The Eloquence and Relevance of Big Little Lies

Benjamin Frohman ’19 / Emertainment Monthly Staff Writer
#metoo sparked a change. The 2017 online movement allowed victims to speak out about the sexual abuse and harassment they faced. It’s fitting that in 2017, a show premiered that embodied and visualized this hashtag. That show is called Big Little Lies.
Based on a novel of the same name, HBO’s Big Little Lies revolves around the  moms of elementary schoolers in the picturesque town of Monterey, California. The show details scandalous events leading up to a murder at the school’s fundraising event. It has garnered eight Emmys, four Golden Globes, four Critics Choice Awards, two Screen Actor Guild Awards, one TCA award, as well as other awards.
Upon winning an Emmy for the show, Nicole Kidman said, “Thank you to the people that embraced [Big Little Lies]. The power of television, it has astounded us that we entered into your living rooms and people talked about it. And as much as the show had the entertainment value, it was also about issues” The issues discussed on the show she refers to include sexism, misinformation, and abuse.
Executive produced by Reese Witherspoon and Nicole KidmanBig Little Lies has five female leads that are complex, emotionally raw, and integral to the show’s discussion on sexism. Women are often restricted to the role of the housewife in television. Big Little Lies changes the narrative of the housewife, and brings her to the forefront.
The women in the show take cookie cutter stereotypes and mold them to their own liking; they are invigoratingly flawed. Reese Witherspoon’s character, Madeline Mackenzie is a mom of two girls. She has a bitingly funny sass and speaks with depth and realness. Mackenzie has gusto, and contrasts nicely with her husband, Ed (Adam Scott), who is constantly playing it safe. Her main drama comes from her constant clashes with Renata Klein (Laura Dern) who is the center of schoolyard politics and her ex-husband’s new wife, Bonnie Carlson (Zoë Kravitz).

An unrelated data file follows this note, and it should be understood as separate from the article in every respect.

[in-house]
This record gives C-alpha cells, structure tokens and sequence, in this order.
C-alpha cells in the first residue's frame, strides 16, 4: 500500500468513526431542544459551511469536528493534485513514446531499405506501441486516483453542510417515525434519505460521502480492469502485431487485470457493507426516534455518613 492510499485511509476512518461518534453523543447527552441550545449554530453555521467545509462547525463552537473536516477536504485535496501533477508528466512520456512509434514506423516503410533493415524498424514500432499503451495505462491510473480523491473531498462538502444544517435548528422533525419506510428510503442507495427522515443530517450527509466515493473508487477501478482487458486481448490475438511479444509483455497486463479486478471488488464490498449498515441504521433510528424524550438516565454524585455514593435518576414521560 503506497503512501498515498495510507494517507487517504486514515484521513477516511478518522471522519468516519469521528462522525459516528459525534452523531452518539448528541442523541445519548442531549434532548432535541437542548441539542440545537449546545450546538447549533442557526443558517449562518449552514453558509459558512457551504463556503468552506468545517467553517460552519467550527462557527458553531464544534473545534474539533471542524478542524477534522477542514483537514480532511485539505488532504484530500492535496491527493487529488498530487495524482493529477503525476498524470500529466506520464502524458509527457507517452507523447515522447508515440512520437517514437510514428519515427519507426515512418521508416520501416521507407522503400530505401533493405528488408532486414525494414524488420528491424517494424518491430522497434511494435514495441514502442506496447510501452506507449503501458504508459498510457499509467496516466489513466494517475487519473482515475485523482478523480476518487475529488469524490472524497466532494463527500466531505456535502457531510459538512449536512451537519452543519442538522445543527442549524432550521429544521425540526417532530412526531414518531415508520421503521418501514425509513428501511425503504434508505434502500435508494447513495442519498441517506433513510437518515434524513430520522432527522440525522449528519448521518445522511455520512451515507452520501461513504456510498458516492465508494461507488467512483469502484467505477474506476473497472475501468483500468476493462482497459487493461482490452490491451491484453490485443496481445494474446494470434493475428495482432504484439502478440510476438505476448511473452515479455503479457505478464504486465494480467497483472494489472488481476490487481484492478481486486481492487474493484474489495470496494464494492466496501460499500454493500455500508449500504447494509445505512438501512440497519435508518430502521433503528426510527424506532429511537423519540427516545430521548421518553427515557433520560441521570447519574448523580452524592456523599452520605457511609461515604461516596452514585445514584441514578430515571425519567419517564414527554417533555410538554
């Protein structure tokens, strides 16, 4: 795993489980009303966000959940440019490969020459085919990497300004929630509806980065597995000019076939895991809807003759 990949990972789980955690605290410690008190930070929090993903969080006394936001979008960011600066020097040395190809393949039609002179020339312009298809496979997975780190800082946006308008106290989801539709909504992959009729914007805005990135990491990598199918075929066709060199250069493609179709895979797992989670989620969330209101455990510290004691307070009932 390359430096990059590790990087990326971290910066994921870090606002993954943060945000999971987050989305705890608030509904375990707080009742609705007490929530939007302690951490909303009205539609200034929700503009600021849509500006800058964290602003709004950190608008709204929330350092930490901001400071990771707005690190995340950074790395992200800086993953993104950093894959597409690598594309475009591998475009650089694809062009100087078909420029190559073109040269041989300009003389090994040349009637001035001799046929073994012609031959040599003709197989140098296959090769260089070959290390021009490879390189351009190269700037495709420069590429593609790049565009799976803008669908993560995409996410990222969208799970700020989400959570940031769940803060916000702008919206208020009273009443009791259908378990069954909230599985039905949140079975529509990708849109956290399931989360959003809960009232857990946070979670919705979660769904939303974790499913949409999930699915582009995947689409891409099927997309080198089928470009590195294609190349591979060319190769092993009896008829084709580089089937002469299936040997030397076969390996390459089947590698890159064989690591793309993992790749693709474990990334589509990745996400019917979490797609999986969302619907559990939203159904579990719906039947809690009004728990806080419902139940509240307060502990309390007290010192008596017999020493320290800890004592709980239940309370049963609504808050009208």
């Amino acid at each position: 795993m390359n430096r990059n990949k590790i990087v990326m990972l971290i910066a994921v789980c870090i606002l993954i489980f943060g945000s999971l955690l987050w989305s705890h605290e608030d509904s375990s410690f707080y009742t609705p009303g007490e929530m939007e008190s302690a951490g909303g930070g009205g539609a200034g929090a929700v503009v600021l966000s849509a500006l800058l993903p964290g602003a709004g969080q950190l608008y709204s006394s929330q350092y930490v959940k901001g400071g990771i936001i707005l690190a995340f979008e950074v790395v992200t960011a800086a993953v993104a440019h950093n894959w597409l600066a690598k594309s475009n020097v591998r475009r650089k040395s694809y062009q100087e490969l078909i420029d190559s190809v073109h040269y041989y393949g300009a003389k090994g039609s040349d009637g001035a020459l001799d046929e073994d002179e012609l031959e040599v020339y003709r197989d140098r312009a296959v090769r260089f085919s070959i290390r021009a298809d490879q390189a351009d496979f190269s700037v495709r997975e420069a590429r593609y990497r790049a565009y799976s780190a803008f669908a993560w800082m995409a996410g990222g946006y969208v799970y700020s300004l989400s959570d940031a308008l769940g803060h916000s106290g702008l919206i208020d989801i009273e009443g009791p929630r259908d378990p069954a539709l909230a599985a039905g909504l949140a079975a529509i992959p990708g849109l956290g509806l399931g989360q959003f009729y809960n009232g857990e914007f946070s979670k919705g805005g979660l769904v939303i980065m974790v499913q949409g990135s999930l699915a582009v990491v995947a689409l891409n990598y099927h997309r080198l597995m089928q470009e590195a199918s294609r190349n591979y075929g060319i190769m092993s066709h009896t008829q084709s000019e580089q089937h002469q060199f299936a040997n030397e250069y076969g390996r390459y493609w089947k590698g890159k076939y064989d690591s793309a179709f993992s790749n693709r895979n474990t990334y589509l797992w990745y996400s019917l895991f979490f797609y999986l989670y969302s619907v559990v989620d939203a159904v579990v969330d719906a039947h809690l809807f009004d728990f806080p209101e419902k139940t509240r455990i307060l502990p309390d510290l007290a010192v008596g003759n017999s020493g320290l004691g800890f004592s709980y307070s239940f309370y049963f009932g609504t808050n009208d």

The Monterey mothers and their children. Photo courtesy of HBO.
The show starts with a new young mom in town, Jane Chapman (Shailene Woodley). She’s moved to Monterey to escape a dark past, one that include rape. The last key character is Celeste Wright (Nicole Kidman), who is guarding a secret abuse that is drastically affecting her own life. Celeste, Jane, and Madeline’s immediate bond moves the story forward and impacts how they make every move.
Misinformation is integral to the show, as it’s aptly titled Big Little Lies. After a false accusation on the first day of school, lies and misconceptions spread. This is demonstrative of a larger picture, as many get caught up in hearsay and don’t look at the facts. Honesty is integral in any relationship, but at times the truth is forfeited by big little lies. These big little lies spread and change as they are passed along, and by the end of the show, one wonders the magnitude of the lies and if they are actually big, little, or a combination of the two.
Jane and her son, Ziggy. Photo courtesy of HBO.
There is a horrifyingly real, extremely important, and emotionally jarring concept that Big Little Lies takes on firsthand, and that is abuse. Abuse is vividly shown throughout the first season. Renata’s daughter Amabella (Ivy George), accuses Jane’s son Ziggy (Iain Armitage) of choking her. The idea that abuse has followed Ziggy, a product of sexual abuse, scares Jane, and makes her question everything that she’s tried to distance him from. Renata immediately blames Ziggy, like any mother would do, and the situation only gets worse as the abuse continues.